Ten years of Global Fund in Rwanda

ON February 11, the Government of Rwanda through the Ministry of Health signed an agreement with Global Fund, an international financing organisation that aims to attract and disburse resources to prevent and treat HIV, Malaria and Tuberculosis. Under this partnership, Rwanda received a grant of $204m for the National strategic plan for HIV/Aids. The same day marked a 10-year successful partnership between the Rwandan government and Global Fund, a partnership that has seen Rwanda achieve major milestones in improving health care and reducing lives lost through Malaria, TB and HIV. Over the 10-year period, various funding models have been employed, but at the beginning of 2009, Global Fund shifted to funding strategic plan budgets and aligning grants to Rwanda’s annual fiscal year budget.

ON February 11, the Government of Rwanda through the Ministry of Health signed an agreement with Global Fund, an international financing organisation that aims to attract and disburse resources to prevent and treat HIV, Malaria and Tuberculosis. Under this partnership, Rwanda received a grant of $204m for the National strategic plan for HIV/Aids.

The same day marked a 10-year successful partnership between the Rwandan government and Global Fund, a partnership that has seen Rwanda achieve major milestones in improving health care and reducing lives lost through Malaria, TB and HIV.

Over the 10-year period, various funding models have been employed, but at the beginning of 2009, Global Fund shifted to funding strategic plan budgets and aligning grants to Rwanda’s annual fiscal year budget.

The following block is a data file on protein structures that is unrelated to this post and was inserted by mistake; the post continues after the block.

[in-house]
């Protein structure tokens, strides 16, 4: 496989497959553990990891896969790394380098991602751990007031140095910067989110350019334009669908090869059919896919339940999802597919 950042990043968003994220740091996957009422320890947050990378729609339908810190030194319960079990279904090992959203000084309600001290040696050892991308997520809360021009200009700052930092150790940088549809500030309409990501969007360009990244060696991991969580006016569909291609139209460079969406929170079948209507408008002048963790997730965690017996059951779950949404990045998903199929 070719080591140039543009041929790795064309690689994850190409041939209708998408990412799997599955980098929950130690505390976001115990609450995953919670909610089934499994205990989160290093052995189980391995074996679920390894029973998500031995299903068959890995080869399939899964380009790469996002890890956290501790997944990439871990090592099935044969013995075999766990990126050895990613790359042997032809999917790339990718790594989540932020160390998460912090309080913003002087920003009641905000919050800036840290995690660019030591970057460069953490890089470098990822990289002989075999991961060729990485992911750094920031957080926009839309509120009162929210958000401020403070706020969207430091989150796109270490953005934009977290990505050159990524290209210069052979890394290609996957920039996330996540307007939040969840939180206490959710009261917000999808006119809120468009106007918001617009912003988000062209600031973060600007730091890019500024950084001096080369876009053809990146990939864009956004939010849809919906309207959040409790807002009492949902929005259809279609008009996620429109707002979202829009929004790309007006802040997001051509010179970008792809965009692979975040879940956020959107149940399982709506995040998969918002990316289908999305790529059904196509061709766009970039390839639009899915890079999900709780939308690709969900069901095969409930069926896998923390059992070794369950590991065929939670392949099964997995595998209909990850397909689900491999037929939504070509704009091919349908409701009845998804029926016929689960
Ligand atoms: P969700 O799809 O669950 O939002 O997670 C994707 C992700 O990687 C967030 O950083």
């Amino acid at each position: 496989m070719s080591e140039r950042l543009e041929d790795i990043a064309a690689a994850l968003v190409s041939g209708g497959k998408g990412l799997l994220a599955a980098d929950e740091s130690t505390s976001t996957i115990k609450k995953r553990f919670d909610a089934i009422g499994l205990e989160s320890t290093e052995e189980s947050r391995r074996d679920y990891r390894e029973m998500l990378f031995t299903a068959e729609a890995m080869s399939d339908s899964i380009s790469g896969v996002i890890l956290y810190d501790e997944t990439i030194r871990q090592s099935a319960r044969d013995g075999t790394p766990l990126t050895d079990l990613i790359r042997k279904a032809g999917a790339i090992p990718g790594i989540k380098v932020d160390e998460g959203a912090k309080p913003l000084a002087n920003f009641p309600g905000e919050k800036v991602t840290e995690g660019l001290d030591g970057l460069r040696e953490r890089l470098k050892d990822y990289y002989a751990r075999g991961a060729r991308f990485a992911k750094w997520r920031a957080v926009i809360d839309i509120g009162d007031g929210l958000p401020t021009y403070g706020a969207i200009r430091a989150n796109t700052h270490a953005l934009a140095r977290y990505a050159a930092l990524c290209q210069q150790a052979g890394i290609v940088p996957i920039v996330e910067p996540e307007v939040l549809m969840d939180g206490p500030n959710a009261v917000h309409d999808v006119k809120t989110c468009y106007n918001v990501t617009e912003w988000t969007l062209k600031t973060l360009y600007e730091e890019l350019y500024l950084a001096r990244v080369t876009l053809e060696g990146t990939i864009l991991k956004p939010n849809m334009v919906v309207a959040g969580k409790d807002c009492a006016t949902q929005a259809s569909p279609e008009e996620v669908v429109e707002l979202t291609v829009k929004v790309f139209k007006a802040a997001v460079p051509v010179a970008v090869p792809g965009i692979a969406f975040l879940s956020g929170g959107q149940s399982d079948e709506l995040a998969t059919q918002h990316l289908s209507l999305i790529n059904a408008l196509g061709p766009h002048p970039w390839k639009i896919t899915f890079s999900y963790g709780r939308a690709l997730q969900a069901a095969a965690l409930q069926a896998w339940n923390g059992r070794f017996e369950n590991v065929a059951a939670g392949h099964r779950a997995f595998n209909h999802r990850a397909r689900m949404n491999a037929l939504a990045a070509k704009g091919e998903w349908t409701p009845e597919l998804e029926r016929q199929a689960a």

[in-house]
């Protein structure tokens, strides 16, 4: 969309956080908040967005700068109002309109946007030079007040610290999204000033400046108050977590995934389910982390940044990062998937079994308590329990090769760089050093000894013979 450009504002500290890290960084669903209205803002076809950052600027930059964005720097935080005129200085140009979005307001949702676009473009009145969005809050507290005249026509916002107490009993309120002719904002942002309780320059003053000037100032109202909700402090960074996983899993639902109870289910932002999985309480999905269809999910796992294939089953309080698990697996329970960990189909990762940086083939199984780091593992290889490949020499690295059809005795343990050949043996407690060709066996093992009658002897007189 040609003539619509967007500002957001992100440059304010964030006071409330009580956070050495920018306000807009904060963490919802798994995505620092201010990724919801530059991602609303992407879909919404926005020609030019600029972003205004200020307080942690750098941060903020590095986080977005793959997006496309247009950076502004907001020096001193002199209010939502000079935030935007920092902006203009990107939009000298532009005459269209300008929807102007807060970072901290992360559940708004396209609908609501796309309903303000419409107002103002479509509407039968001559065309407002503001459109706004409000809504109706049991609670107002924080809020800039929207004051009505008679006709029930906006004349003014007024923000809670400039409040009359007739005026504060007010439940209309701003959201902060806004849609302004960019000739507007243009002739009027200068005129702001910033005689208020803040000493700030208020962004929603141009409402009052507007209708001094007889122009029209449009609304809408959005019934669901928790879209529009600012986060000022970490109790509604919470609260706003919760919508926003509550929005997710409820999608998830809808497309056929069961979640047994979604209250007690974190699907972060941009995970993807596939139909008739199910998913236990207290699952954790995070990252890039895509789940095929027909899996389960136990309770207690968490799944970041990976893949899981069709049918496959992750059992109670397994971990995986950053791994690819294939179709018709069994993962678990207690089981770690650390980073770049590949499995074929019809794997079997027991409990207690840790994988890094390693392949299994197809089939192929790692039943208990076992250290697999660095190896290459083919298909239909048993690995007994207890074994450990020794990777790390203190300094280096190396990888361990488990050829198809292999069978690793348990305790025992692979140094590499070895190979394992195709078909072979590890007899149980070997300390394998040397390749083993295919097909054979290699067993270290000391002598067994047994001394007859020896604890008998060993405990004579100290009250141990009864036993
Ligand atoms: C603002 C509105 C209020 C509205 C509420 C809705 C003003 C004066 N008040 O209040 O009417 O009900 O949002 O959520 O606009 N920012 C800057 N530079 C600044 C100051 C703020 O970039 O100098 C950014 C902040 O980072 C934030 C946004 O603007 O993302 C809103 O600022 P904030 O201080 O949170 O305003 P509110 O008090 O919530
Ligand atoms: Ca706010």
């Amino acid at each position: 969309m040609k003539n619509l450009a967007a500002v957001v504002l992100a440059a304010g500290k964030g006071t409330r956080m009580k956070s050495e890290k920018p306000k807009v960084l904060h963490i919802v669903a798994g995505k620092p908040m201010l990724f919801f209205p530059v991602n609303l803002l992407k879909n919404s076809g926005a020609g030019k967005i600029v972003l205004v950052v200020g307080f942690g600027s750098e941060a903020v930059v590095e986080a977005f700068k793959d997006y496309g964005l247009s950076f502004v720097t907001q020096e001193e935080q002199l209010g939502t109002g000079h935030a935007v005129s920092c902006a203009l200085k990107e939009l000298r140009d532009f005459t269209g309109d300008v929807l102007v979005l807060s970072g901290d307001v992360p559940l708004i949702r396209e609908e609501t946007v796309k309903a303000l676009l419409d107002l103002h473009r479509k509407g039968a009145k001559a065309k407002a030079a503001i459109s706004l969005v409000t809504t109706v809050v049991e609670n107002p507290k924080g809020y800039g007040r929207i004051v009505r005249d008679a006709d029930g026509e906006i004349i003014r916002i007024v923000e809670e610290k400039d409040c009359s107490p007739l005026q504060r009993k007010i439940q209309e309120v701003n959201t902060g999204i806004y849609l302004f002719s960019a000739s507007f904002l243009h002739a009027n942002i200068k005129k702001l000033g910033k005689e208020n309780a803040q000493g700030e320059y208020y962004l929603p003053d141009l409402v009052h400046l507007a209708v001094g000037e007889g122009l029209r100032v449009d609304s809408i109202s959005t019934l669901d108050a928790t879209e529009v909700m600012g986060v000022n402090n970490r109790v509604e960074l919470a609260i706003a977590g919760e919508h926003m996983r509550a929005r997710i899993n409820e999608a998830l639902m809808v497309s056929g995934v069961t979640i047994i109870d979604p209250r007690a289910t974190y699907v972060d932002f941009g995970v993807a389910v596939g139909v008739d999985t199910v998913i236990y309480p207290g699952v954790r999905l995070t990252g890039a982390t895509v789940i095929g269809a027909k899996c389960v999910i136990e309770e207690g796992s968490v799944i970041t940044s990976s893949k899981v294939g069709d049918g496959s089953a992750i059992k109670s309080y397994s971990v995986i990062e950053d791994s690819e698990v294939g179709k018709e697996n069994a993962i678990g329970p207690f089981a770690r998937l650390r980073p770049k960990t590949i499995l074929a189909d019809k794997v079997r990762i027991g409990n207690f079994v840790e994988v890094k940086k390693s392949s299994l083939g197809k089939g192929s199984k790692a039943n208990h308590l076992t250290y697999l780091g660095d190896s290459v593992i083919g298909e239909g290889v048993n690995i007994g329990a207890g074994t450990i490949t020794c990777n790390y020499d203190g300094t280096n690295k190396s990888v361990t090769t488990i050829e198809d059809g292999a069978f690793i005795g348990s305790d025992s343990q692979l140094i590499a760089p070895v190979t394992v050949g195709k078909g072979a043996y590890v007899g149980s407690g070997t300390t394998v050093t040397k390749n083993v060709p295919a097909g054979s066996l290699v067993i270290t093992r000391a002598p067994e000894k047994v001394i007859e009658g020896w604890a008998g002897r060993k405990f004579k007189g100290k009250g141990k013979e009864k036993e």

The signature inked last week on Monday will see Rwanda access funds through a unique model, the result based financing where grants will be proportional to achievements and outcomes sustained.

Dr Daniel Ngamije the Coordinator of the Project Management Unit (PMU) of the Global Fund said that HIV/ Aids prevention and management, Malaria prevention and treatment and Tuberculosis had been mitigated during the 10 year partnership.

“At the inception of the partnership in 2003, there were only 44 Voluntary Counselling and Testing sites in the country but as of last year, we had 493 sites across the country all adequately equipped. This is a 1,020 per cent increase. Centres for prevention of mother to child transmission at the time stood at 53 but they have since gone up by 821 per cent to 488 centres. There has also been a great improvement in the number of people tested from 2633 to 3,810,015 people. The percentage of infants born to HIV-positive mothers who were infected went down to 0.9 per cent from 9.7 per cent.”

Dr. Ngamije went on to break down other ways how  HIV/Aids had been mitigated and managed through the partnership like the increase of Antiretroviral Therapy sites to 465 from 16 which caused a 95.5 per cent increase in the number of patients under the therapy.

44-year-old Beatrice Kagoyire, the chairperson of persons living with HIV/Aids learnt of her status just around the time Rwanda began its partnership with Global Fund. 

She said there has been a lot of improvement in recent years which has seen lives saved and stigmatisation of people living with HIV/Aids go down.

“I have been able to deliver two children who are HIV negative thanks to the Prevention of Mother to Child Transmission (PMCT) programme. I can on behalf of persons living with HIV in the country say that there is access to free ARVs across the country.

Children born to HIV positive mothers are able to live an HIV free life and go through school because of the various support programmes offered,” Kagoyire revealed.

She went on to say that HIV-related deaths were on the decline as well as the mother to child transmission cases.